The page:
Kate Ashton has always taught others, so it made sense that she’d pursue a path in her art career as an art teacher and mentor to other artists.
“I wasn’t impressed with the art teachers who taught me,” she says. “They weren’t invested in my success, just pushing me through like all of the other students. I never had any sense of being mentored, or even that I mattered.”
That’s something she wanted to do differently with her Ashton Gallery and her Art on 30th space in North Park. Her hybrid gallery represents local artists, exhibiting their original contemporary art in shows and also providing mentoring to facilitate each artist’s professional growth with support and critique.
One of the gallery’s current exhibitions is “Collective American Memory,” inspired by the celebrated book “The Smithsonian’s History of America in 101 Objects” and is on display through Friday. She sees this exhibition as an opportunity to take a trip down memory lane and recall a collective, national history during this politically divided time.
Ashton, 74, is the owner of Ashton Gallery and Art on 30th, and the author of “Abstract Painting: For Today’s Contemporary Artist.” She lives in Mission Hills and took some time to talk about her involvement in the San Diego art scene, her commitment to supporting other artists, and knowing, at a very young age, exactly what she wanted to do with her life.
Q: Can you talk about how you first became involved in the visual arts community in San Diego?
A: I read a book called “The Artist’s Way” by Julia Cameron. After that, I was inspired to take a workshop and meet other artists. I became involved with them, how they did their art, and how they took it to market. I eased into the experience and, before long, I was bringing my own art to market and immersed in the San Diego arts scene.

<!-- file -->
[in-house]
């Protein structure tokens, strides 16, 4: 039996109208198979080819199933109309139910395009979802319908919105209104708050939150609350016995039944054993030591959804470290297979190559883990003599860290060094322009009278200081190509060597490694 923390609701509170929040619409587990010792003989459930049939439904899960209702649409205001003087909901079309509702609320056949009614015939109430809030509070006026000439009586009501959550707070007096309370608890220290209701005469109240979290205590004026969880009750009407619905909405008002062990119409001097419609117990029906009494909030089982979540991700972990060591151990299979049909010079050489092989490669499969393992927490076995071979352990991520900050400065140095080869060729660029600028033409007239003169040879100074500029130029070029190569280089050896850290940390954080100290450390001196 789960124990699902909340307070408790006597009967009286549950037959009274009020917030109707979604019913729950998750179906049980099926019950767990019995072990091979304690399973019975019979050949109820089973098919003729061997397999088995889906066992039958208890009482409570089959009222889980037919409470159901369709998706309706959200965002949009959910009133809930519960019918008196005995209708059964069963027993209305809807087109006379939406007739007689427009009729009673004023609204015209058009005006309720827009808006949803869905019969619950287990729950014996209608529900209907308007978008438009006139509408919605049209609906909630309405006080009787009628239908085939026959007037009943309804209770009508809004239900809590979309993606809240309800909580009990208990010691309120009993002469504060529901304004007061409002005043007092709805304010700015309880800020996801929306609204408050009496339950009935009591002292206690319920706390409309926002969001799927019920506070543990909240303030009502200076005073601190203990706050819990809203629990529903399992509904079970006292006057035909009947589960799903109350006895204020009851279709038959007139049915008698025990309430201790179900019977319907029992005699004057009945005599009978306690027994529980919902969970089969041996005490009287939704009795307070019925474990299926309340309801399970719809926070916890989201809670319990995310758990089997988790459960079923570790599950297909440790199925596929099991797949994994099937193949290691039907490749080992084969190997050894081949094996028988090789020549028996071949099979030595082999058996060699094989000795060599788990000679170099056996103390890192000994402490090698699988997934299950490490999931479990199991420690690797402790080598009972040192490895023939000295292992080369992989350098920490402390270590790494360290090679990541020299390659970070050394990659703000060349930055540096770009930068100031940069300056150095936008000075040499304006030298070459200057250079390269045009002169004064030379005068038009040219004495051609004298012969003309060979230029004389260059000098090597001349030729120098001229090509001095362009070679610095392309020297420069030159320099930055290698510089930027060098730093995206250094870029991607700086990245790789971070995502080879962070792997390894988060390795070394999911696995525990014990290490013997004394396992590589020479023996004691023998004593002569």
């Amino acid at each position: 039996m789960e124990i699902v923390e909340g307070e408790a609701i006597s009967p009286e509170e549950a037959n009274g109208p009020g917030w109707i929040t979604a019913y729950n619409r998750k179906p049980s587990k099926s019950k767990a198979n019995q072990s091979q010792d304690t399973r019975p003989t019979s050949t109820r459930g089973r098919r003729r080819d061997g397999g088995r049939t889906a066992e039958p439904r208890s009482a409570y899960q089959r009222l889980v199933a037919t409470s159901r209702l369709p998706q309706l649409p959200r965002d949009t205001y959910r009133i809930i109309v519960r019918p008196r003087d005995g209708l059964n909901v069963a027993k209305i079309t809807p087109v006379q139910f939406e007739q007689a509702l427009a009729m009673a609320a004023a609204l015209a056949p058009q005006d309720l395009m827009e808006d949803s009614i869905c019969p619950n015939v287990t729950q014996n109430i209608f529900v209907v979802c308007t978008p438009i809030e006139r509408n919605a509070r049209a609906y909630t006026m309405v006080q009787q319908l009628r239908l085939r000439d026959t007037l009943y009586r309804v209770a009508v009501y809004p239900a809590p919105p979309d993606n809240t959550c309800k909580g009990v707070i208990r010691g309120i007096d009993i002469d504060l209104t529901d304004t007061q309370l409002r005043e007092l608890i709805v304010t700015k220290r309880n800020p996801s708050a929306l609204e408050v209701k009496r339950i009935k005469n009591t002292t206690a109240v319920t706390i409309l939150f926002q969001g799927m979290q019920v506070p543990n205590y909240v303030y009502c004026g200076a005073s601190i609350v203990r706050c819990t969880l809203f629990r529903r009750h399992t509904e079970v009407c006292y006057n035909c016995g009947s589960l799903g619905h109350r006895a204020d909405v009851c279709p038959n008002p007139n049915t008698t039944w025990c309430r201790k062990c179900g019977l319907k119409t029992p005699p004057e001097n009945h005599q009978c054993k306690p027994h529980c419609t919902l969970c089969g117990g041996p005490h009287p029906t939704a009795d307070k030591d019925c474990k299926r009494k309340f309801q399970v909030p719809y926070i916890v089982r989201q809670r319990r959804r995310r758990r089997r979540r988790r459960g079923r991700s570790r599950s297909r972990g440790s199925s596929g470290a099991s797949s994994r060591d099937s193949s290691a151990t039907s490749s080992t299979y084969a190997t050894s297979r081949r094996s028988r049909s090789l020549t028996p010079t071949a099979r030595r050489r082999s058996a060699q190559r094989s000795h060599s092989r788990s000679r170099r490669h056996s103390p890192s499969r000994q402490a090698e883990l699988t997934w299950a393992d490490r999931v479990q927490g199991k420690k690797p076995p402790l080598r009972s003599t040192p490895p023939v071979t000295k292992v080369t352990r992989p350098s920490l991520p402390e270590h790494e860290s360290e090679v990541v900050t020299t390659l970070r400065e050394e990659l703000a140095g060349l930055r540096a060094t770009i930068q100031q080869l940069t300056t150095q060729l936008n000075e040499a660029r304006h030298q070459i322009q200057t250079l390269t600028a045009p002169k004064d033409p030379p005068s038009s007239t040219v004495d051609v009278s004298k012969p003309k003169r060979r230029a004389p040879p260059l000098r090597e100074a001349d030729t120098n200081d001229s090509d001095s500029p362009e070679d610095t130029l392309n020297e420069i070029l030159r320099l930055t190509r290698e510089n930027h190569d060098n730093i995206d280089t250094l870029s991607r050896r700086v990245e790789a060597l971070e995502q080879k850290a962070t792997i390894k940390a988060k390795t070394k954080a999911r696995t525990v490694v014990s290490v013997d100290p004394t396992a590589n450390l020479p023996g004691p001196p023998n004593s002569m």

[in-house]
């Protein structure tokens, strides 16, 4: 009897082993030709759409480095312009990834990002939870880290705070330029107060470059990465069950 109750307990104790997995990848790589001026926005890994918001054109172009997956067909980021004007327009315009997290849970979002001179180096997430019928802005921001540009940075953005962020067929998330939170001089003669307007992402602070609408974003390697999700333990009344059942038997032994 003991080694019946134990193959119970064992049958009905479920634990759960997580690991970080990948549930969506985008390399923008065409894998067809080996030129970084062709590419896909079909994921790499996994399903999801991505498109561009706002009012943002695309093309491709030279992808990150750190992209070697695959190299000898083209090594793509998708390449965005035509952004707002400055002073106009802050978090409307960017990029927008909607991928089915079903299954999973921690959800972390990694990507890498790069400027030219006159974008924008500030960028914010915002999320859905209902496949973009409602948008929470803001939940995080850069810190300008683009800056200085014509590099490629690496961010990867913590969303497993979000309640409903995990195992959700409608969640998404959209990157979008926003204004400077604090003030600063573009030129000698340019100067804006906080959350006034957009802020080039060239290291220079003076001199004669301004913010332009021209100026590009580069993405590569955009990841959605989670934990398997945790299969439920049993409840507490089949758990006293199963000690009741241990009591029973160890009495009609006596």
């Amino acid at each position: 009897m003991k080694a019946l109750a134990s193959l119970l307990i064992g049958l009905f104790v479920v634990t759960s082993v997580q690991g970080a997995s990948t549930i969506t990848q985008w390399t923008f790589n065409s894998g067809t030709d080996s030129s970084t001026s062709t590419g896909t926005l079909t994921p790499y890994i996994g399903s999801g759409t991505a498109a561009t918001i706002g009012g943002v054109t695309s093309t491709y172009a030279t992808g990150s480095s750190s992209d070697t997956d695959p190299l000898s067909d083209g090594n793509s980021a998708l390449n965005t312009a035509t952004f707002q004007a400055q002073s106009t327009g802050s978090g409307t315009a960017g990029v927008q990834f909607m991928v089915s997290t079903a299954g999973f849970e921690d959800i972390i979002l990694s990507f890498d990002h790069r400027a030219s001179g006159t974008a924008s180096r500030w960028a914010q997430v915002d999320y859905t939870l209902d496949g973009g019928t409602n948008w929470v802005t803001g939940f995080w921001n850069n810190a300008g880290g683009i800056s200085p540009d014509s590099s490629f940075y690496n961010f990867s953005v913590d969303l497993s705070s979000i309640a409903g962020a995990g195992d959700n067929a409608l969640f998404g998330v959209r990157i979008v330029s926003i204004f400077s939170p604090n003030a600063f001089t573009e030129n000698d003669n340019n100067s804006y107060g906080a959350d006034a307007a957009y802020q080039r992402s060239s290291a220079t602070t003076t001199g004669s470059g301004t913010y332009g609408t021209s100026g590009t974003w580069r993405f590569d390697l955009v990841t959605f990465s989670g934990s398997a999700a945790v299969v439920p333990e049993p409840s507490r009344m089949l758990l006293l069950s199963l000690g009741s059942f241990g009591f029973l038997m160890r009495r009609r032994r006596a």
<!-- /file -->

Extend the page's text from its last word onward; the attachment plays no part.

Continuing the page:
Q: How would you describe the San Diego art scene, and what is it about this community that has compelled you to remain involved?
A: The San Diego art scene is a quieter scene than Los Angeles. San Diego is more of a surf’s up, T-shirt town, so it has been ripe for an art center that serves the artists and collectors of San Diego. There has been a bit of a hunger for artwork that is not tourist art, like boats, sunsets, etc. My art center, Art on 30th, is a place that serves our community, rather than just the vacationer. San Diego does not stand out as great an arts scene as some of the larger cities, and we are working to change that.
The arts community in San Diego is an intimate one. Everyone seems to know each other, and the community is fully engaged and growing. I work virtually every day with artists who want to grow and who are ready to exhibit their work and take it to market. It is inspiring to see so many amazing people commit to art and to their own expansion as an artist. The community is not as in some cities, but it is fully engaged.
Q: Art on 30th is a space you opened in 2015. Can you tell us what the purpose of this art center is, how it functions, and why it was something you wanted to create?
A: I had a vision to create a place with private studios, classrooms and a gallery to display art. I had never done anything like this before, so everything was new, but I felt called to do it. I didn’t worry about whether it would be successful or not. I believed the wind was at my back, and it has been. Even during COVID-19 when the wind was not so strong, the breeze was still there and we came through fine. We adapted and kept our community together through social media.
What I love about Mission Hills ...
It’s close to downtown and close to Art on 30th, and it is a warm and healthy neighborhood.
Q: How did the kind of mentoring you experienced inform your approach to mentoring others?
A: I wanted to do something different. There are many places around town and in North County that offer good art classes, but an occasional art class doesn’t really help an artist fully grow to their potential. I wanted to invest in watching and supporting artists’ growth, so we offer a pathway for artists, ranging from people who have never picked up a paint brush to introductory, intermediate, advanced, mentorship, and then becoming a professional artist.